Clarke was not interested in paranormal phenomena per se. That is, he did not automatically believe in the claims of the supernatural. What interested Clarke was a class of items that seem to represent valid pieces of evidence that have not yet been fully accounted for by rationalist, materialist, or scientific explanation. In rhetorical terms, this is called paradoxography, a category that is true but seems false. More directly relevant to Clarke is the term ‘‘Forteana,’’ named after Charles Fort, author of The Book of the Damned (1919) and other similar collections of this kind of material, which Clarke read in his youth. Fort believed that there were many verifiable facts about the natural world that science could not yet explain but that scientists purposely ignored—even suppressed—so as not to have to alter their dogmatic theories. In fact, this is the opposite of the way scientists work. Their constant aim is not to prove but rather to disprove established theories and gain recognition and career advancement in direct proportion to the degree of change they can bring about in scientific thought. Since Fort’s time, this has been clarified by Thomas Kuhn in The Structure of Scientific Revolutions and Arthur Koestler in The Sleepwalkers. While scientific orthodoxy is a valid concept to a greater degree than might seem likely, young scientists nevertheless make their careers by criticizing and overturning existing orthodoxies. The paradigm of scientific methodology allows new ideas to be accepted rapidly and widely once they are proven. New discoveries are frequently made accidently (for example, while working along an entirely different line of research).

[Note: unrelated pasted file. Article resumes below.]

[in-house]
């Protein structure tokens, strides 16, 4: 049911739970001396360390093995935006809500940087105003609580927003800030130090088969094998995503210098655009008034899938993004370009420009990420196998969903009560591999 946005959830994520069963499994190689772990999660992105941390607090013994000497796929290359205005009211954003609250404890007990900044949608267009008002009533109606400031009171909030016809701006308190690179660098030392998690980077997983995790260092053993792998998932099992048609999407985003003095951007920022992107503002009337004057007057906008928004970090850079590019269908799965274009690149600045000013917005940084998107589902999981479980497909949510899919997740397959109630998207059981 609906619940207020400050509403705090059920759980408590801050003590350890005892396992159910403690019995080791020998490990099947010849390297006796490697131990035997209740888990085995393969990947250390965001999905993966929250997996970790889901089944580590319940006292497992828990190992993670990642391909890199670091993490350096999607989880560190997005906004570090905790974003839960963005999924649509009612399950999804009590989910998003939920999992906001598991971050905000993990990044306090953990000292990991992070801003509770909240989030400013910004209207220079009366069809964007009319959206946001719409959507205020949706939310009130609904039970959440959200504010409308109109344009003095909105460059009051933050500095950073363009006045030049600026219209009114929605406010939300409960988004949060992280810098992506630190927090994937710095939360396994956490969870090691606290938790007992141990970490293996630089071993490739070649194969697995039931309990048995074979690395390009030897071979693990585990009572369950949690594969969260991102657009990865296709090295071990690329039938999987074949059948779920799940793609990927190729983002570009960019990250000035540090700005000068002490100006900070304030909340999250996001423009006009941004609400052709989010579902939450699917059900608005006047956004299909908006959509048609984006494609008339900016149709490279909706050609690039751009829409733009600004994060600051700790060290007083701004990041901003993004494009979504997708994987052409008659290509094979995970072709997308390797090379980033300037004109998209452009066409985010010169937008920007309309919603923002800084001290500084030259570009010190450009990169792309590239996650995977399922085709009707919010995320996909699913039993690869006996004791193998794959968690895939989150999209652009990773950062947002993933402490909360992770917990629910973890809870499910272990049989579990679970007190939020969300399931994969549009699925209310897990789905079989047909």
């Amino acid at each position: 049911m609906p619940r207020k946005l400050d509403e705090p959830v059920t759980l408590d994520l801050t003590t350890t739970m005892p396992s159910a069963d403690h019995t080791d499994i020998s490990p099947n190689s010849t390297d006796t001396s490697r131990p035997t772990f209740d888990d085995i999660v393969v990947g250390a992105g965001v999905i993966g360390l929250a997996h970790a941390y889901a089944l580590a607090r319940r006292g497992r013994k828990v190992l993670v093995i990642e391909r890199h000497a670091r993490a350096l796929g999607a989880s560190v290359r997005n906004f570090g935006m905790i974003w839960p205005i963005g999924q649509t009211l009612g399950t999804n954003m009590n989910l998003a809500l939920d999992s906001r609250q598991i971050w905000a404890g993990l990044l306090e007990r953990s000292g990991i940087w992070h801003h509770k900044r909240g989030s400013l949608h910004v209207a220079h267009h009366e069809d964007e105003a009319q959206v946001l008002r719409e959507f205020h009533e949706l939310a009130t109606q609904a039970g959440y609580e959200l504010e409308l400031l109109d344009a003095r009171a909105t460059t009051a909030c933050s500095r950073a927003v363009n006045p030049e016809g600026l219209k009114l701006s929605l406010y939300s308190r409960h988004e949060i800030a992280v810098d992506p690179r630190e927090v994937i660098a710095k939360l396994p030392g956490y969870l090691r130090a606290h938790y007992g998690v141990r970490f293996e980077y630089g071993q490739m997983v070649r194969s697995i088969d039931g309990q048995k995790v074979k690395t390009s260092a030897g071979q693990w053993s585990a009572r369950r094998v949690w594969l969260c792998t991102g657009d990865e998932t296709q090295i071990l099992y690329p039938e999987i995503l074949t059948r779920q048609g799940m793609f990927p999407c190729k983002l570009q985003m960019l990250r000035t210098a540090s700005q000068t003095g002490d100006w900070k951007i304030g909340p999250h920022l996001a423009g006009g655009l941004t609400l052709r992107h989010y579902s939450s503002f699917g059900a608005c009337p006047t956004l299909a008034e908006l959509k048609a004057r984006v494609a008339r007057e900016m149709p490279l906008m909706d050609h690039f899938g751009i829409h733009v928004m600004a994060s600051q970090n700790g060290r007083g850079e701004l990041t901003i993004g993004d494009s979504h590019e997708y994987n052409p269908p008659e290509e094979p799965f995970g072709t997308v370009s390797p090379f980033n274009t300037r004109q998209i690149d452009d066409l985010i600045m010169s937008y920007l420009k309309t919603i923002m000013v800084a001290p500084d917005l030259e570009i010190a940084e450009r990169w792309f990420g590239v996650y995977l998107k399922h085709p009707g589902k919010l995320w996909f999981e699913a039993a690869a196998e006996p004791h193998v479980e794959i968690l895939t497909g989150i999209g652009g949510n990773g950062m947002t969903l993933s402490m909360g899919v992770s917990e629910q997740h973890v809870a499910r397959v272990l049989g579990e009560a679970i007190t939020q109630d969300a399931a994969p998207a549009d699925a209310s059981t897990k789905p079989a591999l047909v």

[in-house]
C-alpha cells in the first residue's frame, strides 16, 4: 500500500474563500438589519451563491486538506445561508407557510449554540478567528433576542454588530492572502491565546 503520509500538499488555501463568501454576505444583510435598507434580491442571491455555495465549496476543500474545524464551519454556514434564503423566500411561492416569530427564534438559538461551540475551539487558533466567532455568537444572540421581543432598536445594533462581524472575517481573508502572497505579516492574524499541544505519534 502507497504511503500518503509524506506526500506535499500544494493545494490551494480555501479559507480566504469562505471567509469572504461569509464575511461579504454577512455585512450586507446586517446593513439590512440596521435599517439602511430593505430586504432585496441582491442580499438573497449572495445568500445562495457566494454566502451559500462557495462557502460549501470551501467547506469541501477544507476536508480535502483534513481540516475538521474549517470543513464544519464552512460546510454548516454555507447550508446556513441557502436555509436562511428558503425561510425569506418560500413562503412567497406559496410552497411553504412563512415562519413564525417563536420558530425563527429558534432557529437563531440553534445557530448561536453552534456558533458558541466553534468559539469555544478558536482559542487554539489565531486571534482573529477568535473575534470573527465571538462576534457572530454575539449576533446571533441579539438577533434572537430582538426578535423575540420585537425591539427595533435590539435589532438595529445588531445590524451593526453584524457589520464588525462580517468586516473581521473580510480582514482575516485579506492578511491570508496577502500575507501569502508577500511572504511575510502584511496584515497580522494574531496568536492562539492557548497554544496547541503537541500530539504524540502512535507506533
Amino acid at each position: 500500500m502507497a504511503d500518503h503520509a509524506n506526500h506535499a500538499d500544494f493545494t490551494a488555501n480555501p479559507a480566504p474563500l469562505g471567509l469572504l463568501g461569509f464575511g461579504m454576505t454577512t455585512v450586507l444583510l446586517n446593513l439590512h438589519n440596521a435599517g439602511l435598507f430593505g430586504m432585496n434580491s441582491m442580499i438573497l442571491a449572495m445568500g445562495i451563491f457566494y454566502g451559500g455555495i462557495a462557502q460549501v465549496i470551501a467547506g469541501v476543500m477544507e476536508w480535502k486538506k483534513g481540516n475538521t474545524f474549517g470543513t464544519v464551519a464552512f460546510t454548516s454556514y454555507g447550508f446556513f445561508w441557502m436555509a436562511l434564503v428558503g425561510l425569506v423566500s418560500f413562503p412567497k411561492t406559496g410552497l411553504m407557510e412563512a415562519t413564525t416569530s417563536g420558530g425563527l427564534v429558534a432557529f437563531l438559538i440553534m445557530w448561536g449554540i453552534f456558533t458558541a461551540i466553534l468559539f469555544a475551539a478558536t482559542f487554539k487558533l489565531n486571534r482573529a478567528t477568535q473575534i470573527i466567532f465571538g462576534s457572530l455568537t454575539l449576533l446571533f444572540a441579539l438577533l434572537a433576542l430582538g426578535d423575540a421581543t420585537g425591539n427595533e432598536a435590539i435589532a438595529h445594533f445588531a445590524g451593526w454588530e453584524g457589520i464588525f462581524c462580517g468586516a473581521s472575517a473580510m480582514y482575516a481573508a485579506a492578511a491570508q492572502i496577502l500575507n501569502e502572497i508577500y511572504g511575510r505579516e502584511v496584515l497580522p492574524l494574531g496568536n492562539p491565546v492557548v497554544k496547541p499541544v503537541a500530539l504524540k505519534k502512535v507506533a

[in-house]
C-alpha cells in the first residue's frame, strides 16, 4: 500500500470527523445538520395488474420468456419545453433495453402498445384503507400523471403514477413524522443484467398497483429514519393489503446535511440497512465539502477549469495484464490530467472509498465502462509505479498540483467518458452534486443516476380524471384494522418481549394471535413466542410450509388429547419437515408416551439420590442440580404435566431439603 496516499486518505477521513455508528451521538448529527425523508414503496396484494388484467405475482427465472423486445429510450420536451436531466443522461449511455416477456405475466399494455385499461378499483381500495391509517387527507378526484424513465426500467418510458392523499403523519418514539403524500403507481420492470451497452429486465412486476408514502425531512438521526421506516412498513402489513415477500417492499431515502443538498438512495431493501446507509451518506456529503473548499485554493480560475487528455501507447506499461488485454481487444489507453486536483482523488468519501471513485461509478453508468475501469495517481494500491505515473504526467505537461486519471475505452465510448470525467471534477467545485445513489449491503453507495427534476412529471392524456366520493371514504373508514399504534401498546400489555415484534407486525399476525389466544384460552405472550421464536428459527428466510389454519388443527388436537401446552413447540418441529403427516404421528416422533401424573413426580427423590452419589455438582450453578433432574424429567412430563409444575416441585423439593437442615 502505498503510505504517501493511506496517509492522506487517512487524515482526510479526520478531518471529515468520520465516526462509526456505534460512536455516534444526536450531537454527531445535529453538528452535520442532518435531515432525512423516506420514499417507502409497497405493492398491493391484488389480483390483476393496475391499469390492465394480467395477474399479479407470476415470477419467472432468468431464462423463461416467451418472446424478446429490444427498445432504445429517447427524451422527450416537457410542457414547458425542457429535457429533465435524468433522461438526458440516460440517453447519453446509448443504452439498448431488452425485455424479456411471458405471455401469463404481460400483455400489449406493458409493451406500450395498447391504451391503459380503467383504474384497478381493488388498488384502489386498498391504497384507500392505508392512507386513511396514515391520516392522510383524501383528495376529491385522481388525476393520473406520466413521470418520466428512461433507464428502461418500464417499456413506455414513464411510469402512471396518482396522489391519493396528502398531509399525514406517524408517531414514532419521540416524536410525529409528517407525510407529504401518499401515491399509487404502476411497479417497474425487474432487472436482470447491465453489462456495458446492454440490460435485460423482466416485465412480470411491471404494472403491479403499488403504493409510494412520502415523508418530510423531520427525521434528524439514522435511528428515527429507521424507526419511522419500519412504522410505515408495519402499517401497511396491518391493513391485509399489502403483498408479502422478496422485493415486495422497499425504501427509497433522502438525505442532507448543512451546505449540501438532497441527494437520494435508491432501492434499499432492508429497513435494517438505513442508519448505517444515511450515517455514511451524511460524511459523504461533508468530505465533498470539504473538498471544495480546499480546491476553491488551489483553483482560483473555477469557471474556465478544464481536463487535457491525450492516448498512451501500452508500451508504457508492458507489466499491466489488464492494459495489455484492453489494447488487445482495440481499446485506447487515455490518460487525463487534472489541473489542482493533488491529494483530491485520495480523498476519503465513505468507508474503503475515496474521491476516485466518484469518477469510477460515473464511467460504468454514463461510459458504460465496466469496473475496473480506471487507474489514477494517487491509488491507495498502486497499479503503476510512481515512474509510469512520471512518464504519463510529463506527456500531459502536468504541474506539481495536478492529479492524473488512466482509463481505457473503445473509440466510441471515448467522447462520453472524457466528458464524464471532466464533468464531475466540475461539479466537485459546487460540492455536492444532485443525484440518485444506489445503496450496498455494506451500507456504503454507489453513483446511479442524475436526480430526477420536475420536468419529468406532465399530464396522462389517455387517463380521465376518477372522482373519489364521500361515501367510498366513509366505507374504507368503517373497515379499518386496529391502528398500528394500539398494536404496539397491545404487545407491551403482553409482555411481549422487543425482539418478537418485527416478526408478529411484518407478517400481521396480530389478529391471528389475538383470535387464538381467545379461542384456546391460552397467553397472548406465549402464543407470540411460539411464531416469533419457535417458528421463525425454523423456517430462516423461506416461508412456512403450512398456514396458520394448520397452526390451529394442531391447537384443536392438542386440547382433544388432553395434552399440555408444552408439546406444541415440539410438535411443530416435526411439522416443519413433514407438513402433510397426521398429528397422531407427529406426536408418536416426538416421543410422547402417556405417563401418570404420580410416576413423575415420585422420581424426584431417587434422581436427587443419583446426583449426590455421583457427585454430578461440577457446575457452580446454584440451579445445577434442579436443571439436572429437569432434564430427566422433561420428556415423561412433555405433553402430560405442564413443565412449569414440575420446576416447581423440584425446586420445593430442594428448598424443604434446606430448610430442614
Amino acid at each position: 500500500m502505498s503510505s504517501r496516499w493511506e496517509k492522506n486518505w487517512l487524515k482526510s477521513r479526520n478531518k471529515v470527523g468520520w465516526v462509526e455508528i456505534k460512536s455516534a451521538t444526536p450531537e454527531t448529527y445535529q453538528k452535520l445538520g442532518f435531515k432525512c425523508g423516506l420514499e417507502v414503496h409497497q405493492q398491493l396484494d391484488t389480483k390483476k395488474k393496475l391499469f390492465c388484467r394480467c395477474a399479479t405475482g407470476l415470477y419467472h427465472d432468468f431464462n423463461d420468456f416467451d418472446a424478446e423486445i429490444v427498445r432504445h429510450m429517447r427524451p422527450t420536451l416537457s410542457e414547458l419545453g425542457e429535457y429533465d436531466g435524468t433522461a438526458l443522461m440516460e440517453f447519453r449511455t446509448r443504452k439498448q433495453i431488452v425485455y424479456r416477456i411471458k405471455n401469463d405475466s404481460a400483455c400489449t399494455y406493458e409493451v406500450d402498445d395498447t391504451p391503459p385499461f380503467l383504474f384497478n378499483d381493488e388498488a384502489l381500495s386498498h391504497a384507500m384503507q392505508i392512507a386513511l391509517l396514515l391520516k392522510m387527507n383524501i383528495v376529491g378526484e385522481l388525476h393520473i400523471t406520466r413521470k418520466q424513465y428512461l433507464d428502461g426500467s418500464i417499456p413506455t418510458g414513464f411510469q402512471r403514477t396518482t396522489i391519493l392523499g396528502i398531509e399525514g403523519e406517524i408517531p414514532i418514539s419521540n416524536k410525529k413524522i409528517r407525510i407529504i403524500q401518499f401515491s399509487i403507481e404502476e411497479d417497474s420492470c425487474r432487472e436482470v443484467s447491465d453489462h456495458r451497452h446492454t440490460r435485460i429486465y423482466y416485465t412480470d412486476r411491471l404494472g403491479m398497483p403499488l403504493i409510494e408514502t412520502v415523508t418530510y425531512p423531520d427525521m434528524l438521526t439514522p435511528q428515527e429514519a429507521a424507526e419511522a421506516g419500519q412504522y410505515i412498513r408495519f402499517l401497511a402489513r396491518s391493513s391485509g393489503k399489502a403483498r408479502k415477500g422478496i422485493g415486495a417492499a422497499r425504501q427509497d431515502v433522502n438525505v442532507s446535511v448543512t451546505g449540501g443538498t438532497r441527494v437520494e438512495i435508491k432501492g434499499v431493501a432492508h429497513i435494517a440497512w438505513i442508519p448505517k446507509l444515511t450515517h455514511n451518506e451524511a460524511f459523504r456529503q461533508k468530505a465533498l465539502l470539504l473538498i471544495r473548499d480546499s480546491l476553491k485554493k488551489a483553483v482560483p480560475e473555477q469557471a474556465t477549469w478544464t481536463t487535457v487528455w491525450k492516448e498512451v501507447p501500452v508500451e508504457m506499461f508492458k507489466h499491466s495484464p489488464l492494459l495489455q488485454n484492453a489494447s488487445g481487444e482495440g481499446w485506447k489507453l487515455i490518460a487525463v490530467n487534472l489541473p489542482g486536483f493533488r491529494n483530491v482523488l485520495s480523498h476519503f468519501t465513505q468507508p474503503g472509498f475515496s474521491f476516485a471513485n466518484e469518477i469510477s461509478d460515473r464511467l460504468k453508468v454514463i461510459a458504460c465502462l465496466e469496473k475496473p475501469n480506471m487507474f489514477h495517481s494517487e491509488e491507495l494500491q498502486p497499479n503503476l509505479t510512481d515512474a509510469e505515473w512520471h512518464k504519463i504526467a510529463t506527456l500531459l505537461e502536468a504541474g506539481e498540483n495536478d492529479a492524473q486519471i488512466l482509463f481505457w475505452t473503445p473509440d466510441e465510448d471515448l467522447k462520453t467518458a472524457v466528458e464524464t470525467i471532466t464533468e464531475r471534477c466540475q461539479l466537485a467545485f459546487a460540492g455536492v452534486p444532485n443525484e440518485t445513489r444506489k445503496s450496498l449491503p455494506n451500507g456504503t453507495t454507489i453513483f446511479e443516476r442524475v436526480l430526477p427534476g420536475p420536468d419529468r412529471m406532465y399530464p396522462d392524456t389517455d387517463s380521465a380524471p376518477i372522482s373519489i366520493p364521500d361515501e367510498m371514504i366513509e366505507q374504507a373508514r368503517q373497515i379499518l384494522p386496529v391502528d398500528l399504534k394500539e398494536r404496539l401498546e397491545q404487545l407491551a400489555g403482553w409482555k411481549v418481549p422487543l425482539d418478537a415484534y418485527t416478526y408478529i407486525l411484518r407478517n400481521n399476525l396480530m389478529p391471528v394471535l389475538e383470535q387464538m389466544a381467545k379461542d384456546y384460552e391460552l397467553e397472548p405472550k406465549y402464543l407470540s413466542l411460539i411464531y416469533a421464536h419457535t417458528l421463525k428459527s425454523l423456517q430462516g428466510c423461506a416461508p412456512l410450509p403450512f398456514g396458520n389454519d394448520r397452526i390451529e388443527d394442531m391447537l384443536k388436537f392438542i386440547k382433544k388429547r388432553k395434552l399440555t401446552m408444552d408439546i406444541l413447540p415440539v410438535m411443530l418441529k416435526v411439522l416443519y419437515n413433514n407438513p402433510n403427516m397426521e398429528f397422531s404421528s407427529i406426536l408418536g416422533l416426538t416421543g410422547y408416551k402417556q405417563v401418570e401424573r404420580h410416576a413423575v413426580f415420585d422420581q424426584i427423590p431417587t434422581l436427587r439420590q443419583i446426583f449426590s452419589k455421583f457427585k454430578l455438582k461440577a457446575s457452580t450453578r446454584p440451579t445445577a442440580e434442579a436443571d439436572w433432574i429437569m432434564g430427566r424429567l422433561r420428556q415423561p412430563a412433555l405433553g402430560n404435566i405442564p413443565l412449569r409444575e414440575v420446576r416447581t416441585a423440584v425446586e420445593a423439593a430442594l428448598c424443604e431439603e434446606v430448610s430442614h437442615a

In ‘‘Dog Star’’ Clarke introduces two paradoxographical ideas, namely, that animals can predict earthquakes and that dreams can similarly predict earthquakes. The narrator of Clarke’s story inevitably espouses the strictest scientific rationalism: ‘‘It is hardly necessary for me to say that I do not believe in the supernatural.’’ He nevertheless accepts as fact that his dog Laika was able to predict an earthquake, which was confirmed by additional instances: ‘‘In the second San Francisco earthquake, Laika was not the only dog to sense approaching disaster; many such cases were reported.’’ However, he attributes the prediction to natural causes, as he does his own prediction of the quake on the moon: ‘‘And on Farside, my own memories must have given me that heightened awareness, when my never-sleeping subconscious detected the first faint vibration from within the Moon.’’ The mechanism in the first case is to be understood as also operative in the second. It is often suggested that dogs can sense some minor tremor or other event leading up to an earthquake by using their nonhuman senses.